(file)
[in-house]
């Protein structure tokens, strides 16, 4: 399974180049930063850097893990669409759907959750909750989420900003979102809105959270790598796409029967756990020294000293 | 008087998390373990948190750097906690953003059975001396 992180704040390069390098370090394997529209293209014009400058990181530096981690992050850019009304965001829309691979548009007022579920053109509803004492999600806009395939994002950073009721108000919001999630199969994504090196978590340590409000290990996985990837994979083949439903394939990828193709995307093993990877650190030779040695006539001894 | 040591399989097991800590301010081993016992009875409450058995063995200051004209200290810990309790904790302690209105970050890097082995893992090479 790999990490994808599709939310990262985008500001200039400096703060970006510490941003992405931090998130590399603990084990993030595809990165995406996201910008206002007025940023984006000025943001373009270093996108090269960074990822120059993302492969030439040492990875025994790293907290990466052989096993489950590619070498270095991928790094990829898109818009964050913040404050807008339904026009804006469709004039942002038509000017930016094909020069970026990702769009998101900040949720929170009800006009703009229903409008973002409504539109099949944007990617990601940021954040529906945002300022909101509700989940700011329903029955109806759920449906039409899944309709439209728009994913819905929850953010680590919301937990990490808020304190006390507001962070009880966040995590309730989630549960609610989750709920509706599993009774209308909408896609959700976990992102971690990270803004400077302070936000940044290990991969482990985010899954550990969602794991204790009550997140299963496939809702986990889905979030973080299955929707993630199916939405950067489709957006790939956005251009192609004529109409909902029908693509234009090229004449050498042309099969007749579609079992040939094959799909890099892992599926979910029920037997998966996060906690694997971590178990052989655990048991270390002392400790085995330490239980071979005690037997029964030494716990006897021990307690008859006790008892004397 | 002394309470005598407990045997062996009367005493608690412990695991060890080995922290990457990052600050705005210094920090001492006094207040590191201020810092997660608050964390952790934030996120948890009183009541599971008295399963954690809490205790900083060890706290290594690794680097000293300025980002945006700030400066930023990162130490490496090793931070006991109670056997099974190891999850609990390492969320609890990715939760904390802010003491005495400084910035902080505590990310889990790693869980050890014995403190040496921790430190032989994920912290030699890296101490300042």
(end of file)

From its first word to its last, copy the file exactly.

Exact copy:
[in-house]
């Protein structure tokens, strides 16, 4: 399974180049930063850097893990669409759907959750909750989420900003979102809105959270790598796409029967756990020294000293 | 008087998390373990948190750097906690953003059975001396 992180704040390069390098370090394997529209293209014009400058990181530096981690992050850019009304965001829309691979548009007022579920053109509803004492999600806009395939994002950073009721108000919001999630199969994504090196978590340590409000290990996985990837994979083949439903394939990828193709995307093993990877650190030779040695006539001894 | 040591399989097991800590301010081993016992009875409450058995063995200051004209200290810990309790904790302690209105970050890097082995893992090479 790999990490994808599709939310990262985008500001200039400096703060970006510490941003992405931090998130590399603990084990993030595809990165995406996201910008206002007025940023984006000025943001373009270093996108090269960074990822120059993302492969030439040492990875025994790293907290990466052989096993489950590619070498270095991928790094990829898109818009964050913040404050807008339904026009804006469709004039942002038509000017930016094909020069970026990702769009998101900040949720929170009800006009703009229903409008973002409504539109099949944007990617990601940021954040529906945002300022909101509700989940700011329903029955109806759920449906039409899944309709439209728009994913819905929850953010680590919301937990990490808020304190006390507001962070009880966040995590309730989630549960609610989750709920509706599993009774209308909408896609959700976990992102971690990270803004400077302070936000940044290990991969482990985010899954550990969602794991204790009550997140299963496939809702986990889905979030973080299955929707993630199916939405950067489709957006790939956005251009192609004529109409909902029908693509234009090229004449050498042309099969007749579609079992040939094959799909890099892992599926979910029920037997998966996060906690694997971590178990052989655990048991270390002392400790085995330490239980071979005690037997029964030494716990006897021990307690008859006790008892004397 | 002394309470005598407990045997062996009367005493608690412990695991060890080995922290990457990052600050705005210094920090001492006094207040590191201020810092997660608050964390952790934030996120948890009183009541599971008295399963954690809490205790900083060890706290290594690794680097000293300025980002945006700030400066930023990162130490490496090793931070006991109670056997099974190891999850609990390492969320609890990715939760904390802010003491005495400084910035902080505590990310889990790693869980050890014995403190040496921790430190032989994920912290030699890296101490300042």